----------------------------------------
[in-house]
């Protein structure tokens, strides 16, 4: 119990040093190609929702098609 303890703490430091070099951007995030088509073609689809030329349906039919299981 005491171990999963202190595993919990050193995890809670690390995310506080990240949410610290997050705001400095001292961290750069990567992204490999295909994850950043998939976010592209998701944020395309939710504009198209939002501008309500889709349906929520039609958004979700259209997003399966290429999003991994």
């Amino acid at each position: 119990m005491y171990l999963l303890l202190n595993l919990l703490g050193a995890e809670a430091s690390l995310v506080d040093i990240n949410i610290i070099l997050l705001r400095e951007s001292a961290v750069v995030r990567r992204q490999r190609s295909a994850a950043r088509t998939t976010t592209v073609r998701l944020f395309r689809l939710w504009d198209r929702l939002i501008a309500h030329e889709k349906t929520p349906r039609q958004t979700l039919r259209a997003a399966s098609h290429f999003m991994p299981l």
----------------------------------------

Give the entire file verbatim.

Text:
[in-house]
């Protein structure tokens, strides 16, 4: 119990040093190609929702098609 303890703490430091070099951007995030088509073609689809030329349906039919299981 005491171990999963202190595993919990050193995890809670690390995310506080990240949410610290997050705001400095001292961290750069990567992204490999295909994850950043998939976010592209998701944020395309939710504009198209939002501008309500889709349906929520039609958004979700259209997003399966290429999003991994």
């Amino acid at each position: 119990m005491y171990l999963l303890l202190n595993l919990l703490g050193a995890e809670a430091s690390l995310v506080d040093i990240n949410i610290i070099l997050l705001r400095e951007s001292a961290v750069v995030r990567r992204q490999r190609s295909a994850a950043r088509t998939t976010t592209v073609r998701l944020f395309r689809l939710w504009d198209r929702l939002i501008a309500h030329e889709k349906t929520p349906r039609q958004t979700l039919r259209a997003a399966s098609h290429f999003m991994p299981l």